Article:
My Parent Quotient post from last week: How to teach your child to handle money

In a world where children get what they want, and are at the risk of not realizing the value of money, how can we as parents teach them how to handle money and how to have good saving and spending habits?  If you’ve ever been tempted to ask your kids if they thought money grows on trees, perhaps the best thing to do would be to take a deep breath, step back and think about how you could inculcate good money habits in them.

Read the rest of the post here.

My Parent Quotient post for the week: How to keep your child healthy through the monsoons

With the first rains come a slew of dratted illnesses that have most parents on tenterhooks through the entire three months that make the monsoon in India.  The change in temperature, the increased likelihood of waterborne diseases and not to mention the runny noses and deep rumbling coughs that plague little ones who’ve been reveling in the rains, this season can be a nightmare for parents.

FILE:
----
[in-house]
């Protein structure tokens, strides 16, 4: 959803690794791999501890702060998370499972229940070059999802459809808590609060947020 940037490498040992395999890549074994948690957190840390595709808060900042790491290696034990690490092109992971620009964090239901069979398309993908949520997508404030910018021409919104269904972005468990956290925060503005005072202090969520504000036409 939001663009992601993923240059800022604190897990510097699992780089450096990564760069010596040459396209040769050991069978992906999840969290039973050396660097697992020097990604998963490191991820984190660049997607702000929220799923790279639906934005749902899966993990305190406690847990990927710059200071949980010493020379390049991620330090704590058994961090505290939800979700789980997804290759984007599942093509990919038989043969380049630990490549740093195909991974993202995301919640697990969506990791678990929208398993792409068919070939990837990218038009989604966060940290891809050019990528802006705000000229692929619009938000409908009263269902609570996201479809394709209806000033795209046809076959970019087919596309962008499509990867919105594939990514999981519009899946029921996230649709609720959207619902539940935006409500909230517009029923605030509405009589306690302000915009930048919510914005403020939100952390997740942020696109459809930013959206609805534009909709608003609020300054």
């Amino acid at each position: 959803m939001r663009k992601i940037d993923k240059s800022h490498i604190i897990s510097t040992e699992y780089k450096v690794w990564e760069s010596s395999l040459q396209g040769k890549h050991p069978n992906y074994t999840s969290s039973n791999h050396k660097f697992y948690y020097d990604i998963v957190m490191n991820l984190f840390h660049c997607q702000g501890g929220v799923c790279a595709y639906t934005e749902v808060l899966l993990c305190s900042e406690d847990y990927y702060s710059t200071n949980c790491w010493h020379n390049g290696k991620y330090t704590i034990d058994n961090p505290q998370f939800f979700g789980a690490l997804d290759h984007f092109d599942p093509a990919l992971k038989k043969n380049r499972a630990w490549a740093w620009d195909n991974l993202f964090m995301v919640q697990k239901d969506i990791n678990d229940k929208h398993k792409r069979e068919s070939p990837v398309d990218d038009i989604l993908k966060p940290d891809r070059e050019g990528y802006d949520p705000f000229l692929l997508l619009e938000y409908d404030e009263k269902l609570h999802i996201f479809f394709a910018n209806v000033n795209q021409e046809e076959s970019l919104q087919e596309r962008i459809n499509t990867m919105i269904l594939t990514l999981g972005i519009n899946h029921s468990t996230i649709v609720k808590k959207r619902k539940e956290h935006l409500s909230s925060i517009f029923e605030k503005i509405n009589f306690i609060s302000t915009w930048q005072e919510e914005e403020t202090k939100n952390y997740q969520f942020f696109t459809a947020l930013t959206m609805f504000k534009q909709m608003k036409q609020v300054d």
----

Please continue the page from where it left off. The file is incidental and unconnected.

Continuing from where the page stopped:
There are some things you can do to ensure that you minimise the risk your child faces of falling ill during the monsoons. Here are some tips:

Read the rest of the post here.

Of the dreaded call for ‘Mom’

(This was written for Yowoto, but since they’ve moved to an app format, am posting this here. After yonks, an offspring post on the blog. Would love to have comments on the post.)